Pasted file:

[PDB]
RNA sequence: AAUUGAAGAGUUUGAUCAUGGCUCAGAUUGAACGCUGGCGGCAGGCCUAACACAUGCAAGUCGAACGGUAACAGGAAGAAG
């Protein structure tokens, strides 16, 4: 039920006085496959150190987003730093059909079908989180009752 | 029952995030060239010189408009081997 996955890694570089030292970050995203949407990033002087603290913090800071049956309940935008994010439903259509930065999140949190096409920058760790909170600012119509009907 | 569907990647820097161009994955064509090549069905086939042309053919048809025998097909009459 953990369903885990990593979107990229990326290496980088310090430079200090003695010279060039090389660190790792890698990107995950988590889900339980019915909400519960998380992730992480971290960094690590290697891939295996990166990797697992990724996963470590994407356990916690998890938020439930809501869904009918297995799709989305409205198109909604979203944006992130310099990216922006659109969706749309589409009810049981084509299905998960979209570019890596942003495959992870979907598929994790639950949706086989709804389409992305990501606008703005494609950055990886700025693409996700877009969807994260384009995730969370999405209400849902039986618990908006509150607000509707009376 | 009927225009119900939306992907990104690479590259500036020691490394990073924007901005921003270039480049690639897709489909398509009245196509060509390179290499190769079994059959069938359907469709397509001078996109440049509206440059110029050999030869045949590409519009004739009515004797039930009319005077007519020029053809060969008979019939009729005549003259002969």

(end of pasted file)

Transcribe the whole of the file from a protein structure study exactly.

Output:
[PDB]
RNA sequence: AAUUGAAGAGUUUGAUCAUGGCUCAGAUUGAACGCUGGCGGCAGGCCUAACACAUGCAAGUCGAACGGUAACAGGAAGAAG
């Protein structure tokens, strides 16, 4: 039920006085496959150190987003730093059909079908989180009752 | 029952995030060239010189408009081997 996955890694570089030292970050995203949407990033002087603290913090800071049956309940935008994010439903259509930065999140949190096409920058760790909170600012119509009907 | 569907990647820097161009994955064509090549069905086939042309053919048809025998097909009459 953990369903885990990593979107990229990326290496980088310090430079200090003695010279060039090389660190790792890698990107995950988590889900339980019915909400519960998380992730992480971290960094690590290697891939295996990166990797697992990724996963470590994407356990916690998890938020439930809501869904009918297995799709989305409205198109909604979203944006992130310099990216922006659109969706749309589409009810049981084509299905998960979209570019890596942003495959992870979907598929994790639950949706086989709804389409992305990501606008703005494609950055990886700025693409996700877009969807994260384009995730969370999405209400849902039986618990908006509150607000509707009376 | 009927225009119900939306992907990104690479590259500036020691490394990073924007901005921003270039480049690639897709489909398509009245196509060509390179290499190769079994059959069938359907469709397509001078996109440049509206440059110029050999030869045949590409519009004739009515004797039930009319005077007519020029053809060969008979019939009729005549003259002969």